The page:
To paraphrase REM “Is this the end of the world as we know it? ”
Certainly there will be many who think the end is neigh and that photography as a means of creative control through camera techniques is in it’s death throes. I’m not talking about the ‘art’ photography we are supposed to admire like the recent winners of the DEUTSCHE BÖRSE PHOTOGRAPHY PRIZE who don’t make photographs whilst still entering a photography competition, I am talking about the regular every day photography that you and everyone you know engages in, whether with a camera or a phone.
From the BBC an article by Leo Kelion tells how in the not too distant future what you photography will be irrelevant because computational photography (software) will allow you to change where and what you focus on.
Imagine a camera that allows you to see through a crowd to get a clear view of someone who would otherwise be obscured, a smartphone that matches big-budget lenses for image quality, or a photograph that lets you change your point of view after it’s taken. The ideas may sound outlandish but they could become commonplace if “computational photography” lives up to its promise. Unlike normal digital photography – which uses a sensor to capture a single two-dimensional image of a scene – the technique records a richer set of data to construct its pictures. Instead of trying to mimic the way a human eye works, it opens the activity up to new software-enhanced possibilities. Pelican Imaging is one of the firms leading the way…..
A companion app uses this information to let the snapper decide which parts of their photo should be in focus after they are taken. This includes the unusual ability to choose multiple focal planes. For example a photographer in New York could choose to make the details of her husband’s face and the Statue of Liberty behind him sharp but everything else – including the objects in between them – blurred.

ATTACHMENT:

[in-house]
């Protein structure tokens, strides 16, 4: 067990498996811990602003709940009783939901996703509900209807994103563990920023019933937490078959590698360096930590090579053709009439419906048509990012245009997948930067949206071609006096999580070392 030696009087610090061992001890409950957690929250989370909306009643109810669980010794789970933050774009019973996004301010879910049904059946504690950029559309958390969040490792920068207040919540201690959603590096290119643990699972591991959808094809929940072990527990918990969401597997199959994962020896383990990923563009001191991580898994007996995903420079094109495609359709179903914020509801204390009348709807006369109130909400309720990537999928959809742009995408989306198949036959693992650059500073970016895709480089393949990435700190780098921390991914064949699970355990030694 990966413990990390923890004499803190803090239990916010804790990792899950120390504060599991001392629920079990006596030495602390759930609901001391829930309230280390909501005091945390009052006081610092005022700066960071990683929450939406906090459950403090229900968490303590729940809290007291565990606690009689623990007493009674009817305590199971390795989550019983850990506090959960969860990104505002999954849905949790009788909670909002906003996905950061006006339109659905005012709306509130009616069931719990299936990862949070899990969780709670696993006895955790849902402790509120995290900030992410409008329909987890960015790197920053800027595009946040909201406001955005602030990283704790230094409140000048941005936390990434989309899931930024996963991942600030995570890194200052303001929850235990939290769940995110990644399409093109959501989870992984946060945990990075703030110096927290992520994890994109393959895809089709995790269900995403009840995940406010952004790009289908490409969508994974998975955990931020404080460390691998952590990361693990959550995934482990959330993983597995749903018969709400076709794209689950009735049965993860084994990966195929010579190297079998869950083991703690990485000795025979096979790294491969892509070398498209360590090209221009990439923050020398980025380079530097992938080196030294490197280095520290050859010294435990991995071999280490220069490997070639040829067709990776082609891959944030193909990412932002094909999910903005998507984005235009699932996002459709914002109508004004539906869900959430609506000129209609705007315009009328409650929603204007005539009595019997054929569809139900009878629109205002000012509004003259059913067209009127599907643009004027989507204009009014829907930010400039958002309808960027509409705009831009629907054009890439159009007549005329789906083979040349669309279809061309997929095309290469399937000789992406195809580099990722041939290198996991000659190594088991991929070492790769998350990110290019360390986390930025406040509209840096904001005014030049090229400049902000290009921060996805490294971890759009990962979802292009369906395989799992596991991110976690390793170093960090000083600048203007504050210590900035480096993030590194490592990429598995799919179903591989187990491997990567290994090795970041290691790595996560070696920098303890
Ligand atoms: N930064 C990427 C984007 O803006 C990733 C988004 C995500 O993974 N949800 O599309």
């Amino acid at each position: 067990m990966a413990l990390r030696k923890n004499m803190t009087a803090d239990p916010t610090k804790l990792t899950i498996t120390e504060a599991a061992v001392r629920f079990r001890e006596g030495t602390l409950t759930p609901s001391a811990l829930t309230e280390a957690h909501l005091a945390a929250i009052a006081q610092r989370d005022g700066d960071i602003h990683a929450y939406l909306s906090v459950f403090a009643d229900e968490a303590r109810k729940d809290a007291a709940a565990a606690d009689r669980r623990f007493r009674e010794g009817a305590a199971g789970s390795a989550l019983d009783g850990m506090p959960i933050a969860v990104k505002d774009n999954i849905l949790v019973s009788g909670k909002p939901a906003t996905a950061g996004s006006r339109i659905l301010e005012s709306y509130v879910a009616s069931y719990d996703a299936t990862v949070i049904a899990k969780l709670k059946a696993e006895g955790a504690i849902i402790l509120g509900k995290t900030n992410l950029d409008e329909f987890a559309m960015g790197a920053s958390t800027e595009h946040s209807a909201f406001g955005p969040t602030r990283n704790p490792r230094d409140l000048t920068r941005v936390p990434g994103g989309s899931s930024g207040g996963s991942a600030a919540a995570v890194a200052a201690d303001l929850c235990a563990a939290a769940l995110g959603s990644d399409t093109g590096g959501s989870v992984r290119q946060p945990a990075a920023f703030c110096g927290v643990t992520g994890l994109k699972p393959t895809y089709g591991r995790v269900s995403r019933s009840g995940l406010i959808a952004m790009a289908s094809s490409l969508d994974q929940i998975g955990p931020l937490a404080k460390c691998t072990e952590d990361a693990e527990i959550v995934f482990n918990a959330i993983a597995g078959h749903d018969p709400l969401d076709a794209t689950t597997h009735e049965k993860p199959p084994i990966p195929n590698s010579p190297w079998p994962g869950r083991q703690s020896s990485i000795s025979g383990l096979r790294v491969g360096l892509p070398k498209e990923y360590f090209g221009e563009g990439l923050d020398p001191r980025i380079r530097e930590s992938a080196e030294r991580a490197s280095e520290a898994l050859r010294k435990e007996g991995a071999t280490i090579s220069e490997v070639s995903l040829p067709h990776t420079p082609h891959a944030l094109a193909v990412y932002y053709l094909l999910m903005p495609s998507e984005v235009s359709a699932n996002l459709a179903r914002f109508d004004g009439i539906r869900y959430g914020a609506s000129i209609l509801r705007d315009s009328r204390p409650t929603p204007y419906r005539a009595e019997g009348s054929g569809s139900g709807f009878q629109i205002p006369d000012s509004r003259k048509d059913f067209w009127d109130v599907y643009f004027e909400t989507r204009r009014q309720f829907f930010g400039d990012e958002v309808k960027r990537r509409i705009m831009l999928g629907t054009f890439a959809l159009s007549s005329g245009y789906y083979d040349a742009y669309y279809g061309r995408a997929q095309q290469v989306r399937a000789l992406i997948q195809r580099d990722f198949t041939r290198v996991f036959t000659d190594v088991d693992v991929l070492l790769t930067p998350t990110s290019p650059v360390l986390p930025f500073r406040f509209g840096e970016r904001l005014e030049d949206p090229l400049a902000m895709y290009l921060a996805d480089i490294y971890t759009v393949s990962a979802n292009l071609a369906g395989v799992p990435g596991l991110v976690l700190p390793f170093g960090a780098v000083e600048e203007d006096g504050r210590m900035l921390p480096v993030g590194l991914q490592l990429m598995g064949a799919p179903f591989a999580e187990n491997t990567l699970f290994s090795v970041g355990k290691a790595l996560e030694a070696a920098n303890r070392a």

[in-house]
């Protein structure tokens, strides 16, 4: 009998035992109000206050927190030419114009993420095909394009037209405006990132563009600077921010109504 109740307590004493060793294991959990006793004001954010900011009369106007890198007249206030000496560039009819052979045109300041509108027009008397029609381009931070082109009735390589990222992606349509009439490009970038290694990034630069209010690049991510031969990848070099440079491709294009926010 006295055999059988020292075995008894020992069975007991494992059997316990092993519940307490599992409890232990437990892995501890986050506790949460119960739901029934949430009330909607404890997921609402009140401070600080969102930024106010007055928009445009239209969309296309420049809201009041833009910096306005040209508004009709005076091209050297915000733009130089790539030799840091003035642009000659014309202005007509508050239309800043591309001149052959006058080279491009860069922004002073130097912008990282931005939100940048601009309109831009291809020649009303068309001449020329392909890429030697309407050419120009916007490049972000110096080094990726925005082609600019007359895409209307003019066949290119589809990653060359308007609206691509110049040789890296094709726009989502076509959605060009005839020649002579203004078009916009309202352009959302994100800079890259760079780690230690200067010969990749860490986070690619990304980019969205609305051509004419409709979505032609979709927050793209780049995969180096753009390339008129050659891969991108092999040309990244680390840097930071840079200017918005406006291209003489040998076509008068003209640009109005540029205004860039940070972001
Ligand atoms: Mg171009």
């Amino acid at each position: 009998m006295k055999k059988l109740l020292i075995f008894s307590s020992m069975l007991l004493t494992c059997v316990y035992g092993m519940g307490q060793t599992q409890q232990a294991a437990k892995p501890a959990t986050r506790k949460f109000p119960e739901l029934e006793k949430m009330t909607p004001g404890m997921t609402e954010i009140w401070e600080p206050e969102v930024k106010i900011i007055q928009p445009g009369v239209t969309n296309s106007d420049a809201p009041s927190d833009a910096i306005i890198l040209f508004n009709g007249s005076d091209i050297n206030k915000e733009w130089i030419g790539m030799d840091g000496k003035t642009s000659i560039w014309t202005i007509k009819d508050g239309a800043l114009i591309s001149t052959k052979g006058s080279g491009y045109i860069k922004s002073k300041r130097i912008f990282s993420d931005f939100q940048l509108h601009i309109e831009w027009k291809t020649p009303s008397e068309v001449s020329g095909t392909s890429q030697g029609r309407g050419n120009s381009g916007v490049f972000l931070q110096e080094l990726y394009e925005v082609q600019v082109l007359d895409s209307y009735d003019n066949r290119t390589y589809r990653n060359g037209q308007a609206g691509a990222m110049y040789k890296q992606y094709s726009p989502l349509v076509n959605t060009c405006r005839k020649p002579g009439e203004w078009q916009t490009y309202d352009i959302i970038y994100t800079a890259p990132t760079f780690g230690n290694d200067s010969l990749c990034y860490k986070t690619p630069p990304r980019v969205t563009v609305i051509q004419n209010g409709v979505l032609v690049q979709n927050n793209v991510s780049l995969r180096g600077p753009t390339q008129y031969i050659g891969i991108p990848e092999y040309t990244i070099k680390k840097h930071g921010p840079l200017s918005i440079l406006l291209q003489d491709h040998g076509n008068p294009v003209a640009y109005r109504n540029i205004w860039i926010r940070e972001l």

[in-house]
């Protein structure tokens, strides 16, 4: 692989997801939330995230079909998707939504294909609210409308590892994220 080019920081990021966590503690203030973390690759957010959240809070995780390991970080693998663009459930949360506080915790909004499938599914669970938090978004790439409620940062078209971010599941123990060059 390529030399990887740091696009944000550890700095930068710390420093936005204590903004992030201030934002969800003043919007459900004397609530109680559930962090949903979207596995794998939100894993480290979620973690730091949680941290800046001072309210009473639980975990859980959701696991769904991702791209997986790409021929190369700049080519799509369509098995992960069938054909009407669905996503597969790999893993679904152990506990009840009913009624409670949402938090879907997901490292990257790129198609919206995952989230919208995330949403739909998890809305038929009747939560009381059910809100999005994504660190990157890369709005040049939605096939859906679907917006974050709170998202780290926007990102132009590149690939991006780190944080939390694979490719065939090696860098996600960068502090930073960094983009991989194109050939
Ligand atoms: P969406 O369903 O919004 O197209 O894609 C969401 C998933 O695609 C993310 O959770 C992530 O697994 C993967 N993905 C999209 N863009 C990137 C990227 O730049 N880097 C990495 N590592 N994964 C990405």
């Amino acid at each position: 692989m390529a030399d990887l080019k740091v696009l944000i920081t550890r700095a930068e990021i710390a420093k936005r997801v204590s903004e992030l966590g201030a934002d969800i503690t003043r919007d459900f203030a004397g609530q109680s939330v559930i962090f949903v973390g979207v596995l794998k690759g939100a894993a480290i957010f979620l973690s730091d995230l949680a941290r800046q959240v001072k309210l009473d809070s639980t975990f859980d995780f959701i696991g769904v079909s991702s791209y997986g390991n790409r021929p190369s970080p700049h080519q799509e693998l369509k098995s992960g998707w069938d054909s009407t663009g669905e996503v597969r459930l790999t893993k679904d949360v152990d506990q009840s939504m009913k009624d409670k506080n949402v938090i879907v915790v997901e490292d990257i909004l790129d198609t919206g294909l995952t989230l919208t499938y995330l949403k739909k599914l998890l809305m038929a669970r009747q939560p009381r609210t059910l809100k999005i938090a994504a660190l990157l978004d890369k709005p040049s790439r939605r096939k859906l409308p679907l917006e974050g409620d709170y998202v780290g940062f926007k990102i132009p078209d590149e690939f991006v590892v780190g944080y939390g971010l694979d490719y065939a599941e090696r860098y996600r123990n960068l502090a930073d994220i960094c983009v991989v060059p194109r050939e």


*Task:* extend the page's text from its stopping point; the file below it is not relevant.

We have already featured the Lytro Camera that allows this but the new technology is of a whole different order of things and the suggestions are that even camera phones will do this along with sophisticated HDR that actually looks good
For now, high dynamic range (HDR) imaging offers a ready-to-use taste of computational photography. It uses computer power to combine photos taken at different exposures to create a single picture whose light areas are not too bright and dim ones not too dark.
However, if the subject matter isn’t static there can be problems stitching the images together. Users commonly complain of moving objects in the background looking as if they’re breaking apart. One solution – currently championed by chipmaker Nvidia – is to boost processing power to cut the time between each snap. But research on an alternative technique which only requires a single photo could prove superior. “Imagine you have a sensor with pixels that have different levels of sensitivity,” explains Prof Shree Nayar, head of Columbia University’s Computer Vision Laboratory. “Some would be good at measuring things in dim light and their neighbours good at measuring very bright things. “You would need to apply an algorithm to decode the image produced, but once you do that you could get a picture with enormous range in terms of brightness and colour – a lot more than the human eye can see.” Even if current HDR techniques fall out of fashion, computational photography offers other uses for multi-shot images.
So do you want to embrace this or does it fill you with loathing?
Pelican makes a phone camera that allows two subjects to be in focus but not objects in between them
Here to make you feel better is a picture by Henri Cartier-Bresson